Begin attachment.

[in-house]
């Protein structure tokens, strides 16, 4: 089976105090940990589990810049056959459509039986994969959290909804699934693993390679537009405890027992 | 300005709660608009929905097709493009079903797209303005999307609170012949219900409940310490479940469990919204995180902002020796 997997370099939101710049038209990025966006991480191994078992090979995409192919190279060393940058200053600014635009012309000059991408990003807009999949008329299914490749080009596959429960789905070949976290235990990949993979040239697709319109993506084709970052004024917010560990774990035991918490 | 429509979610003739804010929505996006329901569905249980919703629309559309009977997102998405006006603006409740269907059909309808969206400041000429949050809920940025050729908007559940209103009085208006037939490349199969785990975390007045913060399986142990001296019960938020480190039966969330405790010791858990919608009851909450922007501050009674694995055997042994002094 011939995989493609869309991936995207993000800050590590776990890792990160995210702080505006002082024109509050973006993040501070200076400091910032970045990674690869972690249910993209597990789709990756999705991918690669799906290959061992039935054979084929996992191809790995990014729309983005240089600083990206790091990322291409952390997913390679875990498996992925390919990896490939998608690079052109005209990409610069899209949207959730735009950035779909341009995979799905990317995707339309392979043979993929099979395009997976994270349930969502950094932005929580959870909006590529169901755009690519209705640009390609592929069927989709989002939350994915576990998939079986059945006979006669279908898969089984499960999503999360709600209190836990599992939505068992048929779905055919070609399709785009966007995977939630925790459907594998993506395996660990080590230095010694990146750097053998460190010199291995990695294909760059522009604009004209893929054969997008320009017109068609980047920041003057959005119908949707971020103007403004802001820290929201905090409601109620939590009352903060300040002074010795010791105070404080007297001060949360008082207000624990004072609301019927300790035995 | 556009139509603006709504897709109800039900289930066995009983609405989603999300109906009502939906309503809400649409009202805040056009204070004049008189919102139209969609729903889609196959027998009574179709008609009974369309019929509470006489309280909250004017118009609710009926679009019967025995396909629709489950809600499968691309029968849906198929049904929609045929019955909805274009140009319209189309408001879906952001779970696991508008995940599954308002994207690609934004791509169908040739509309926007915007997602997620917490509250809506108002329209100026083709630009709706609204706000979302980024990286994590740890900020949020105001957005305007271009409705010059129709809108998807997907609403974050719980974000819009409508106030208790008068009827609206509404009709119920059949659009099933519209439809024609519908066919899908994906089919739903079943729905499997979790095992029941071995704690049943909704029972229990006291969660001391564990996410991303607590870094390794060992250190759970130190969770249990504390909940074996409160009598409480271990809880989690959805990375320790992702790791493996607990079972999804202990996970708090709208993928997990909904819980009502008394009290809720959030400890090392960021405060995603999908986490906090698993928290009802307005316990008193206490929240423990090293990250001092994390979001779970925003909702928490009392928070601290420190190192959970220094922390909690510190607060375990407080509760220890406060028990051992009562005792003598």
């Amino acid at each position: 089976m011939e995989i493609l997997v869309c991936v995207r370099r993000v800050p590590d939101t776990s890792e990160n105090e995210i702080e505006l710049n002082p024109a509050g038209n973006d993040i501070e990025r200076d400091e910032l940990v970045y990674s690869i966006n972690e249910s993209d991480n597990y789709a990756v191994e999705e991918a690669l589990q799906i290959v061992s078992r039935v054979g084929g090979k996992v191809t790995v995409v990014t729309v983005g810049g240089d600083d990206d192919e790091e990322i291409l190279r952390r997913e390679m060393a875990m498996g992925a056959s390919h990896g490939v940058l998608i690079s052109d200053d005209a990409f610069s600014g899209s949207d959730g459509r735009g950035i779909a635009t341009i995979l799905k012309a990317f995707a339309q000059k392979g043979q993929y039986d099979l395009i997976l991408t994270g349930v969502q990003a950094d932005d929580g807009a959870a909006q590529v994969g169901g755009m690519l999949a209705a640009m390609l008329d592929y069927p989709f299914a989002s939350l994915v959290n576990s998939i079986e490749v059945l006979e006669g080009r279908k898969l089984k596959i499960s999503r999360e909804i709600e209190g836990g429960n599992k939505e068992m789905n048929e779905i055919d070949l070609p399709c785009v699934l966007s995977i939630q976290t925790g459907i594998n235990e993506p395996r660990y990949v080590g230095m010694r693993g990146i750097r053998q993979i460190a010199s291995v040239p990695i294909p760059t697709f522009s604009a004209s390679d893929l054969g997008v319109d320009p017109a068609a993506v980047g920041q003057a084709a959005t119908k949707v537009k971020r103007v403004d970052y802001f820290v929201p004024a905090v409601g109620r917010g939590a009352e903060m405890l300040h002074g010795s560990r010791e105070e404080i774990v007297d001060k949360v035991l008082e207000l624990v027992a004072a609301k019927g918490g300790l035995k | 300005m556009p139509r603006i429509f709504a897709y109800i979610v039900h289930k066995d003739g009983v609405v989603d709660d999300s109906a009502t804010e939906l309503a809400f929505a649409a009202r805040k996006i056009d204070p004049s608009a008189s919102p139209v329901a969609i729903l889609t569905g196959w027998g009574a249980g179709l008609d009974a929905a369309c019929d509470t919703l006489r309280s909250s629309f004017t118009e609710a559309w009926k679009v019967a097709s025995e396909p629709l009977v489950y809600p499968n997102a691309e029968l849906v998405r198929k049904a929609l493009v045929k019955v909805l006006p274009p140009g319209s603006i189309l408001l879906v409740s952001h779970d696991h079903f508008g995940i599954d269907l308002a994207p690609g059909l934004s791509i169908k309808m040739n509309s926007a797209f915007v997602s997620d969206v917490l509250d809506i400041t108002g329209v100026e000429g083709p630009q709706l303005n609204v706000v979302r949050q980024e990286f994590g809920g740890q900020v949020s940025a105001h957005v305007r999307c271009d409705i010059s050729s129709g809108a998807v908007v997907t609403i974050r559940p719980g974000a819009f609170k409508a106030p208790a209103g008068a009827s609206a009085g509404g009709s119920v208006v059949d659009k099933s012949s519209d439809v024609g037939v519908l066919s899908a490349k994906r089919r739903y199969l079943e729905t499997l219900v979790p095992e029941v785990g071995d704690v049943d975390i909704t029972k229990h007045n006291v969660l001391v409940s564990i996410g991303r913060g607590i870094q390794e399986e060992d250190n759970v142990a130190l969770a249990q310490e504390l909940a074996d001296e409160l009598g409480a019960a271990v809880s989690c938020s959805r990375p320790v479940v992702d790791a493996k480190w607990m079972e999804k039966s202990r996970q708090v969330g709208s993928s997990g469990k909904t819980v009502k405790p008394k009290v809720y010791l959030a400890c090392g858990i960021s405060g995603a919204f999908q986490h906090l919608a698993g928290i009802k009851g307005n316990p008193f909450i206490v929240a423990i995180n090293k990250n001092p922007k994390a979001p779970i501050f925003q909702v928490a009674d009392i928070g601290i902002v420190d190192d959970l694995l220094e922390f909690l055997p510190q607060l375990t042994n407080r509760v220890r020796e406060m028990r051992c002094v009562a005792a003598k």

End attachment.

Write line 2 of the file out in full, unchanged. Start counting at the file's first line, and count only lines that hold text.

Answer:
């Protein structure tokens, strides 16, 4: 089976105090940990589990810049056959459509039986994969959290909804699934693993390679537009405890027992 | 300005709660608009929905097709493009079903797209303005999307609170012949219900409940310490479940469990919204995180902002020796 997997370099939101710049038209990025966006991480191994078992090979995409192919190279060393940058200053600014635009012309000059991408990003807009999949008329299914490749080009596959429960789905070949976290235990990949993979040239697709319109993506084709970052004024917010560990774990035991918490 | 429509979610003739804010929505996006329901569905249980919703629309559309009977997102998405006006603006409740269907059909309808969206400041000429949050809920940025050729908007559940209103009085208006037939490349199969785990975390007045913060399986142990001296019960938020480190039966969330405790010791858990919608009851909450922007501050009674694995055997042994002094 011939995989493609869309991936995207993000800050590590776990890792990160995210702080505006002082024109509050973006993040501070200076400091910032970045990674690869972690249910993209597990789709990756999705991918690669799906290959061992039935054979084929996992191809790995990014729309983005240089600083990206790091990322291409952390997913390679875990498996992925390919990896490939998608690079052109005209990409610069899209949207959730735009950035779909341009995979799905990317995707339309392979043979993929099979395009997976994270349930969502950094932005929580959870909006590529169901755009690519209705640009390609592929069927989709989002939350994915576990998939079986059945006979006669279908898969089984499960999503999360709600209190836990599992939505068992048929779905055919070609399709785009966007995977939630925790459907594998993506395996660990080590230095010694990146750097053998460190010199291995990695294909760059522009604009004209893929054969997008320009017109068609980047920041003057959005119908949707971020103007403004802001820290929201905090409601109620939590009352903060300040002074010795010791105070404080007297001060949360008082207000624990004072609301019927300790035995 | 556009139509603006709504897709109800039900289930066995009983609405989603999300109906009502939906309503809400649409009202805040056009204070004049008189919102139209969609729903889609196959027998009574179709008609009974369309019929509470006489309280909250004017118009609710009926679009019967025995396909629709489950809600499968691309029968849906198929049904929609045929019955909805274009140009319209189309408001879906952001779970696991508008995940599954308002994207690609934004791509169908040739509309926007915007997602997620917490509250809506108002329209100026083709630009709706609204706000979302980024990286994590740890900020949020105001957005305007271009409705010059129709809108998807997907609403974050719980974000819009409508106030208790008068009827609206509404009709119920059949659009099933519209439809024609519908066919899908994906089919739903079943729905499997979790095992029941071995704690049943909704029972229990006291969660001391564990996410991303607590870094390794060992250190759970130190969770249990504390909940074996409160009598409480271990809880989690959805990375320790992702790791493996607990079972999804202990996970708090709208993928997990909904819980009502008394009290809720959030400890090392960021405060995603999908986490906090698993928290009802307005316990008193206490929240423990090293990250001092994390979001779970925003909702928490009392928070601290420190190192959970220094922390909690510190607060375990407080509760220890406060028990051992009562005792003598």